Thursday, April 08, 2010

The Weather Makers

A couple of years ago Richard Morse suggested I read The Weather Makers to get a convincing argument for why global warming is a Really Big Deal and why we Must Do Something Now.

I read it on my Kindle, and used the Kindle's "add note" feature to jot down my thoughts as I read. Definitely klunky, but better than sticking post-it notes in a paper book or writing in the margins-- the Kindle lets me see all my notes at once and it's way more environmentally friendly to use electrons to read rather than pen and paper.

Which brings me to my first criticism of the book. Flannery repeatedly makes the mistake of believing that we're all competing with each other for a share of a fixed resource pie. For example, talking about grain yields he says "although substantial wheat surpluses were recorded in 1999 and 2004, overall the trend in world food security has been a downward one."

Ummm... no. My favorite usually-unbiased quick source of information (Wikipedia) has a helpful graph of global food production per capita; "food per person increased during the 1961-2005 period."

Flannery's warnings about Peak Oil fall into the same trap. Another "oops" I noted: he predicts "the world may experience the end of cheap oil sometime between now and 2010." Well... no, not yet.

Yes, oil will become more expensive than it is now. No, that won't matter, any more than the fact that whale oil is impossible to buy today but used to be cheap and economically important.

I recently read From Poverity to Prosperity (also on my Kindle), which is all about why thinking about the modern economy in terms of physical stuff is all wrong. In today's world using human ingenuity to rearrange atoms or bits in new and interesting ways is the key to prosperity.

And that brings me to the other major issue I have with this book. Flannery isn't an economist, so why does he dismiss their expert opinion? He admits that "economists who participated in the IPCC discussions stated that doing anything serious about climate change was too expensive to be worthwhile," and then instead of examining their arguments he simply states that "... adaptation of this sort is genocide, and attempted Gaia-cide, as well."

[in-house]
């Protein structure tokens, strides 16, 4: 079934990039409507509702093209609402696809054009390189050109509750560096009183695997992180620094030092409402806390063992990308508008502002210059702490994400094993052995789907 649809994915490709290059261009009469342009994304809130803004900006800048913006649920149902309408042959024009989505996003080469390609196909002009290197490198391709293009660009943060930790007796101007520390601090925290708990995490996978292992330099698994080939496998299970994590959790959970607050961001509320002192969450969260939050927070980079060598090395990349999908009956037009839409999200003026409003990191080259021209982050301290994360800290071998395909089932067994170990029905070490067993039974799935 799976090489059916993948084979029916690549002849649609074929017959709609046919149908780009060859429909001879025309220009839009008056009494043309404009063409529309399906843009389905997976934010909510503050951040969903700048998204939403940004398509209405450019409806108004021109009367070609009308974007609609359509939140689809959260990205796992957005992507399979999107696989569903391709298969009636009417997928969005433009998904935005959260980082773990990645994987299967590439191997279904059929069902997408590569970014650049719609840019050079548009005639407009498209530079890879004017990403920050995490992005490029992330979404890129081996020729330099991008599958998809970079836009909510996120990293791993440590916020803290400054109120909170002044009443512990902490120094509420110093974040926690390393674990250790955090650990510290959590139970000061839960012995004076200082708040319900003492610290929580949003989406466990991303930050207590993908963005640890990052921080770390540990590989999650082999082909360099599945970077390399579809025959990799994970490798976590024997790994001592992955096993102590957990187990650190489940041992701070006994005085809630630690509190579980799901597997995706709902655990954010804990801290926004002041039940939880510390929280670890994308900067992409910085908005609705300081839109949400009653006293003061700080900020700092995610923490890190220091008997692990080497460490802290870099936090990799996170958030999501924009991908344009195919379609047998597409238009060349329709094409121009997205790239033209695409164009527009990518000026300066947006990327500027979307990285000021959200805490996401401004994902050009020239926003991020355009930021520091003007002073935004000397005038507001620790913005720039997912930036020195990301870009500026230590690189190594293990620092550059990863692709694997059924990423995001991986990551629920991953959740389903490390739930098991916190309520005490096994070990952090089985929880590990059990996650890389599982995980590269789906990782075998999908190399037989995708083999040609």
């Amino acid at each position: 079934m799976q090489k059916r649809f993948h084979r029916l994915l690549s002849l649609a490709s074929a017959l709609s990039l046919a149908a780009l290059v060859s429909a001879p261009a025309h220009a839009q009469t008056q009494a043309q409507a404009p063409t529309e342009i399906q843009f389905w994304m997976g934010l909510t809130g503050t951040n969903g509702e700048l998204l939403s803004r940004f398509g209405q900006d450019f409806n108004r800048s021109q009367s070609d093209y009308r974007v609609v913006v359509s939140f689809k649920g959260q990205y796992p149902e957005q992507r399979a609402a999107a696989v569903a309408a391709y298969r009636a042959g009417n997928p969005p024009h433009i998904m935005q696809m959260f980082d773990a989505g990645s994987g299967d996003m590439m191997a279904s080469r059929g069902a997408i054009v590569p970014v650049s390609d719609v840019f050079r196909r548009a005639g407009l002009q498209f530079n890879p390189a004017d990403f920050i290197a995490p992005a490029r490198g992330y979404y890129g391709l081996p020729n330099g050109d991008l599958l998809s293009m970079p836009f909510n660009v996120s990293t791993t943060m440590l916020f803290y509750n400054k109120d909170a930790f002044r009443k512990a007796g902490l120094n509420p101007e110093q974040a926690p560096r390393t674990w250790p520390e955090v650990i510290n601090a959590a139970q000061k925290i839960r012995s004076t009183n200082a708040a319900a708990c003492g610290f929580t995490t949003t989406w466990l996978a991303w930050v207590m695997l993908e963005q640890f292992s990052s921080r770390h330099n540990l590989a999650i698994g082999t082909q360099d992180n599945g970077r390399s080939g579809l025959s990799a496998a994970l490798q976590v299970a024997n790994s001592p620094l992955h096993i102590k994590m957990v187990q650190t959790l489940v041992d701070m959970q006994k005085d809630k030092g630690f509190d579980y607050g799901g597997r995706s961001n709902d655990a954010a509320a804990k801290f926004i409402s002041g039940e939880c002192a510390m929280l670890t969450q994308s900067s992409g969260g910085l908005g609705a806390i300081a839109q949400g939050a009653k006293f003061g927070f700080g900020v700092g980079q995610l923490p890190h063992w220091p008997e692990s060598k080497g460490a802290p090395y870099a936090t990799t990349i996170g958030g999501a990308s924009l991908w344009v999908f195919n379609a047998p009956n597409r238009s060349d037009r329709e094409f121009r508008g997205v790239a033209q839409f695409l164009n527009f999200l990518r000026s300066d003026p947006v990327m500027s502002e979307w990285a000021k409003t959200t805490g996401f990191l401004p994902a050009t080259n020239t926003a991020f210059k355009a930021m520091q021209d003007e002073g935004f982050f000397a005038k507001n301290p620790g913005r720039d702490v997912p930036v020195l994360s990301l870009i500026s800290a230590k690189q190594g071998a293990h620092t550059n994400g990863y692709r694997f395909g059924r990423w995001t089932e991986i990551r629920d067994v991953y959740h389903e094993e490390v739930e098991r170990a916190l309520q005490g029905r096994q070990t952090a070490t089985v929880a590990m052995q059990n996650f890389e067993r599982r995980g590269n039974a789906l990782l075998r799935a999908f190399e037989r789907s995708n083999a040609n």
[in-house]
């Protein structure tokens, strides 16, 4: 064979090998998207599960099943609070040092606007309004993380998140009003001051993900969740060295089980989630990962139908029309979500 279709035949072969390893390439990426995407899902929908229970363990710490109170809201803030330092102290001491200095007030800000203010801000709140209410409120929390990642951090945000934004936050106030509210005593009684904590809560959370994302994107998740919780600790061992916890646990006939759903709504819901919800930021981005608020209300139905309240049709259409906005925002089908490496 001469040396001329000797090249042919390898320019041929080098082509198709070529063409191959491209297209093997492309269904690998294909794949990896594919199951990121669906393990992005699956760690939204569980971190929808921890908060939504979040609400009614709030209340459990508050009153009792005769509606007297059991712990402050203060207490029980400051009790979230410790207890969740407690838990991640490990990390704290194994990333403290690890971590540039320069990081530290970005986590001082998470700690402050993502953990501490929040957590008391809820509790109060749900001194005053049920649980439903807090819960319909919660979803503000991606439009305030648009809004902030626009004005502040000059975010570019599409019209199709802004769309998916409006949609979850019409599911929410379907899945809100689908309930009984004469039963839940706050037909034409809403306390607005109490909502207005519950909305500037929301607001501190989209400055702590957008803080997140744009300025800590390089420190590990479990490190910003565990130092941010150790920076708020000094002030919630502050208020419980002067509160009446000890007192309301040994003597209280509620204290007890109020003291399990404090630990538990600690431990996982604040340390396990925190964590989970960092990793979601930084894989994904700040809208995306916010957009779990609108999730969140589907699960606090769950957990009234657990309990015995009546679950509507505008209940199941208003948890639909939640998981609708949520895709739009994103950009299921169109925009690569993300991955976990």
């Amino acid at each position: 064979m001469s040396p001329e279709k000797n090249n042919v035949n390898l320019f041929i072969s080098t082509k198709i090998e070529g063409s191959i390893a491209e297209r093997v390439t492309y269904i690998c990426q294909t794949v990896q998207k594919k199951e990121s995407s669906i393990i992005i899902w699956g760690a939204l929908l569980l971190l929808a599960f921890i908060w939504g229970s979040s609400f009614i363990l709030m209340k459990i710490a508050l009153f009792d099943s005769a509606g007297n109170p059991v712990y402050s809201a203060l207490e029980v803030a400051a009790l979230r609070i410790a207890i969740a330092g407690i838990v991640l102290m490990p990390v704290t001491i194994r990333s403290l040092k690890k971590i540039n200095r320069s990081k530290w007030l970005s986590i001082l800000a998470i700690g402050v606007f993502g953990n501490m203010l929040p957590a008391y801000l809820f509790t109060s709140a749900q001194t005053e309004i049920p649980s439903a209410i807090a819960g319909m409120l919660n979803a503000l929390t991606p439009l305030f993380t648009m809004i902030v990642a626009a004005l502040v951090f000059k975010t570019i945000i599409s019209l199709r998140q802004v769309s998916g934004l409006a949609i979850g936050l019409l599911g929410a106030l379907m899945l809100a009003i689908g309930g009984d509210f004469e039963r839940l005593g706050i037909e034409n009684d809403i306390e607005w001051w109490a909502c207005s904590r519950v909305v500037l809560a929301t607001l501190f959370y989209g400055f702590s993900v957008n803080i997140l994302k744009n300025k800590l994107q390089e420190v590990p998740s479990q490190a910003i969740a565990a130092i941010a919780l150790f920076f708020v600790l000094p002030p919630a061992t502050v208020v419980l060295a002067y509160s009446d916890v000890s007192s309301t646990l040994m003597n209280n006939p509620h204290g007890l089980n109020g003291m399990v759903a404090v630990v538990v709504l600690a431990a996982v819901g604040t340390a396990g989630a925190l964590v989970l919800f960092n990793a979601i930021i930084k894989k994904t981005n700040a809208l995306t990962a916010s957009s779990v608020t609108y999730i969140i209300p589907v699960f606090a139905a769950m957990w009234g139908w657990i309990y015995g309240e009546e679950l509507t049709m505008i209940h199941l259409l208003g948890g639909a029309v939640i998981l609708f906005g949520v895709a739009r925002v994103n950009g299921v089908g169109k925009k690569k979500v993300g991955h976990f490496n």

No mention of discount rates or cost/benefit calculations or any serious discussion of how to balance our competing desires for material wealth and a pristine environment, just over-the-top rhetoric and fear-mongering. NO serious scientist thinks that global warming will kill all life on Earth, and as a paleontologist Flannery should know that. Carbon dioxide concentrations in paleolithic times were much, much higher than even the highest of the IPCC projections, and life flourished.

And that brings me to my last criticism. For somebody who has studied the stunning variety of life nature produces (Flannery is an expert in kangaroo evolution, among other things-- didja know that there used to be 10-foot-tall kangaroos hopping around?) he seems amazingly pessimistic about nature's ability to respond to change. Biologists have discovered that new species can evolve in as little as 20 years.